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Budget 2011 Overview – “Charity begins at Westminster”

Today saw the UK Chancellor reveal his second budget. However, the Emergency Budget last June, alongside the Spending Review last autumn set out the tough parameters of a multi-year fiscal consolidation. Furthermore, there was a lot of pre-announced pain already in the system from the previous Labour Administration (e.g. National Insurance Contribution rises) but will only begin to be felt next month.

There has been much talk about ‘austerity Britain’, however, up until now while our Republic of Ireland neighbours have been treating themselves to copious amounts of harsh fiscal medicine, under the guidance of the EU/ECB and IMF, we have largely remained in the fiscal austerity waiting room.


Better than anticipated

The 2010/11 financial year is drawing to a close with the public finances in better shape than anticipated last year. So George Osborne can tick the box for successfully completing year one of his fiscal plans.  However, 2010/11 represented a mild fiscal contraction. Looking at year 2 (2011/12) the scale of fiscal contraction will be at least twice this figure. Therefore in many ways the fiscal pain is really just about to start. Remember only the US and Ireland currently have larger fiscal deficits than the UK – Greece, Portugal and Spain’s are smaller. Whilst the bulk of today’s budget was effectively tinkering around the edges there were some welcomed developments.  Most notable was the unexpected (additional) 1% cut in the main corporation tax rate to 26% next month.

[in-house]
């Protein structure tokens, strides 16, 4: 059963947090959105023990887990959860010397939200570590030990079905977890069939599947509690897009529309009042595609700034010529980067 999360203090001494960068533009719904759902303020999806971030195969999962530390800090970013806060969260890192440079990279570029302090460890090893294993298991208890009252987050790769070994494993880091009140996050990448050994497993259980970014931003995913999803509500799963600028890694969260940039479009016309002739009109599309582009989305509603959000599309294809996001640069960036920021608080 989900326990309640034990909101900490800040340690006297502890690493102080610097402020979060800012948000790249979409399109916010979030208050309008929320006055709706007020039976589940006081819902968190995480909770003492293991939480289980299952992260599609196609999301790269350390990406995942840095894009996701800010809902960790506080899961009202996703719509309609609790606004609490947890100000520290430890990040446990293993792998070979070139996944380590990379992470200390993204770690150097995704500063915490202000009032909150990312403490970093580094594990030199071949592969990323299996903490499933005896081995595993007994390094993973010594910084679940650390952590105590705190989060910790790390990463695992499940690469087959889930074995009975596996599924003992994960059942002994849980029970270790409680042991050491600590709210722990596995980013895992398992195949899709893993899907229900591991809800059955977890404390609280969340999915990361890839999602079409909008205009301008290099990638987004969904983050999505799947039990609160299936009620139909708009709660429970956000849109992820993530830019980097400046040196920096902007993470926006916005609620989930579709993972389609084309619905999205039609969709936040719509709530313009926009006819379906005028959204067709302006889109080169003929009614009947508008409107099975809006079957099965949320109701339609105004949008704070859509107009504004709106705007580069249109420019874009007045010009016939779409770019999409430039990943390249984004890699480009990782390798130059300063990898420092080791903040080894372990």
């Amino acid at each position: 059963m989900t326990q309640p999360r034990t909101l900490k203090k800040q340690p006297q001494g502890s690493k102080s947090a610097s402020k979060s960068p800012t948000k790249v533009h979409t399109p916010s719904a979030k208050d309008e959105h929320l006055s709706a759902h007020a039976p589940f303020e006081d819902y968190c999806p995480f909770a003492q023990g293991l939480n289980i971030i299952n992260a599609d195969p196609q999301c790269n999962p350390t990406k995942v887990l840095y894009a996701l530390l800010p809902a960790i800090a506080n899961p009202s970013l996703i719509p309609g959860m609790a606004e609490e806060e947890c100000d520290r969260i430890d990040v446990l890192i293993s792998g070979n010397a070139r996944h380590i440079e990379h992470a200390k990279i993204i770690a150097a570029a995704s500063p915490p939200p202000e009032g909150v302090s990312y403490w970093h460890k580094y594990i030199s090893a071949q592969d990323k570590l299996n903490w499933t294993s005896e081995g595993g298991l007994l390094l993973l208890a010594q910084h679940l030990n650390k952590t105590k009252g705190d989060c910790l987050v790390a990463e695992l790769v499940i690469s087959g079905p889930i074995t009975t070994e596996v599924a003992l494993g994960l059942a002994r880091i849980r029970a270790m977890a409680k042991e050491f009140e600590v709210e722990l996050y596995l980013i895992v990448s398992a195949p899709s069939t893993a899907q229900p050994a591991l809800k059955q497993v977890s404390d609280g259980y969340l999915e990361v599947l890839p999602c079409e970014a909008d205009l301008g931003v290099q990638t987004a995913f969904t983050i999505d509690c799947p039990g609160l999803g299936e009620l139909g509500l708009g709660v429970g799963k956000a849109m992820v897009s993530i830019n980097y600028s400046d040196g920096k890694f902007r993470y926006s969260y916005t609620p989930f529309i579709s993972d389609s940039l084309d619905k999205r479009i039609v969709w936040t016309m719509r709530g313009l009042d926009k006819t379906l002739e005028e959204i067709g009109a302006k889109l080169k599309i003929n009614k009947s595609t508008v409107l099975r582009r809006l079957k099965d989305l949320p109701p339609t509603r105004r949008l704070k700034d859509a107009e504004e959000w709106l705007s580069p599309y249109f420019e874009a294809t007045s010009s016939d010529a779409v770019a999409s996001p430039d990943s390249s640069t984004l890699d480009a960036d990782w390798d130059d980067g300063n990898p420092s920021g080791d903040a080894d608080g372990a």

We in Northern Ireland will have to wait until tomorrow for a Government consultation paper on rebalancing the economy here.  All eyes will be on whether this includes what some believe to be the ‘holy grail’ of economic development – a much lower corporation tax rate.  Outside of corporation tax, the cutting of fuel duty for motorists and the raising of the personal allowance tax threshold are the other headline measures. We also saw further tangible evidence of “Big Society” measures, namely, a 10% inheritance tax rate reduction for those individuals leaving 10% or more of their estates to charity.  Whilst charity has begun at Westminster, this is certainly not a giveaway budget.